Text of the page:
It makes me wonder though, with an unlimited budget and willingness to pay a lot, what could one achieve in one year? If you offered 200k base, 100k signing, and 1 mil bonus for completion of goals within 1 year, that should give you access to pretty much all the top tier programmers in the world. Hire 50 of those guys and you're only at 65 mil. Maybe you need a really incredible guy running it so you offer him a 30 mil bonus. Now you let those guys attack the problem and it's hard to imagine they couldn't fix things up at DHL within 1 year.
Any known examples of orgs trying this approach?
Just look at most UK Government IT projects. They've got it down to a fine art, blowing billions and being left with nothing useful.
Several major international government consultancy firms got their break on supposed small UK Gov IT projects, and were able to keep billing $1,000's/hour for years (while delivering nothing useful) and became big IT consultancies in the process. The failure didn't harm them one little bit - it let them claim the have experience and that got them way more work.
IT project failure in large and complex organizations is practically guaranteed.
Now, if they did that small-ish team, paid well, it could well work. But your board is not going to approve some pizza munching, jolt cola drinking geeks as your wonder IT team. Don't worry what the team is really like, the consultants asked by the board to review them as part of the process will make sure they're described as the aforementioned pizza and cola weirdos. And recommend using the consultants team instead. Been there. Done that.
The process starts with lobbyists (from the likes of Fujitsu, CSC etc) offering fancy dinners, a few trips to the opera, family holiday in Barbados, and crucially a revolving door, behind which is a future lucrative senior position should they decide to engage the services of said company. Lucrative senior position will in part involve lobbying former government friends and colleagues.
And so the cycle continues...
Also, never attribute to malice that which is adequately explained by stupidity -- or, in this case, incompetence. If you're telling yourself that the difference between billion-pound boondoggles and small, competent and motivated teams working to agile principles is a bit of low-level corruption (so lightweight that none of it could be discovered and prosecuted under the Bribery Act), you're looking in the wrong place (and you'll also struggle to explain how and why the Government Digital Service was set up, and why they're succeeding).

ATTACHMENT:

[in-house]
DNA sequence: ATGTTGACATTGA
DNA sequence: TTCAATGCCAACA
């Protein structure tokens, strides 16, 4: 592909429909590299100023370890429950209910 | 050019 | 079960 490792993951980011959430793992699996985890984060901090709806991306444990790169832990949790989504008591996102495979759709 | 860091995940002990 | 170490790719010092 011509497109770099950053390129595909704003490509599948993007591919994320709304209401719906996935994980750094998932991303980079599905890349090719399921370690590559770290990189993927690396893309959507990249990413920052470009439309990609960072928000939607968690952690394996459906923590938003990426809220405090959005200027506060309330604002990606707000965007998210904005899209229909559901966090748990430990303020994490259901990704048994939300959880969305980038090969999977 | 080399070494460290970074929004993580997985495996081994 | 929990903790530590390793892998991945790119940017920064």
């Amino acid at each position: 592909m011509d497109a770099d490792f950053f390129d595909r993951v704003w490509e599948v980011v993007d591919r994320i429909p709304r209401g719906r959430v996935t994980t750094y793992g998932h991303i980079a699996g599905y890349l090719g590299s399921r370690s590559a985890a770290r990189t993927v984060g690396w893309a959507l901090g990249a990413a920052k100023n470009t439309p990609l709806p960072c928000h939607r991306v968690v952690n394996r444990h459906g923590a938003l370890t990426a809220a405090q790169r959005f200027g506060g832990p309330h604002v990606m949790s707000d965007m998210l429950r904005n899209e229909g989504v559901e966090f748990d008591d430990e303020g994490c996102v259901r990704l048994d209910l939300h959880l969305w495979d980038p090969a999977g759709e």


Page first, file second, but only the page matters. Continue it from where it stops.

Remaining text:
I have a lot of respect for the lads and ladies at the GDS. They're doing some sterling work.
Imagine, they could actually pay health care workers properly if they stopped hosing taxpayer money down the gigantic nepotism drain.
It's not just about the money though, it's also about having the mandate to get shit done (and probably hurting a bunch of feelings/fiefdoms) along the way.
Keep in mind, there's not this one magical system that keeps things going that by getting a bunch of really smart guys will right itself.
Often times, it's a combination of COTS and custom software that has grown organically over the years.
So take for example, one of my previous projects, which was to spin up new IT for a PE spinoff. There were over 70 major applications to account for with tons of associated business processes, functionality etc. It was a massive undertaking but yes, it's doable.
Epic failure creating sofware is common enough that there's a Wiki page commemorating it. https://en.wikipedia.org/wiki/List_of_failed_and_overbudget_...
My own state managed to piss away around $200 million just on a website to sign people up for health care. It's hard to believe something that insane, but Oracle was involved so perhaps it's plausible.
My experience in enterprise software suggests that the way many large enterprises -- private and public -- wrap more layers of review, bureaucracy, and big up front design on projects the more money is involved (specifically intended as a risk management technique) is a big contributing factor to this.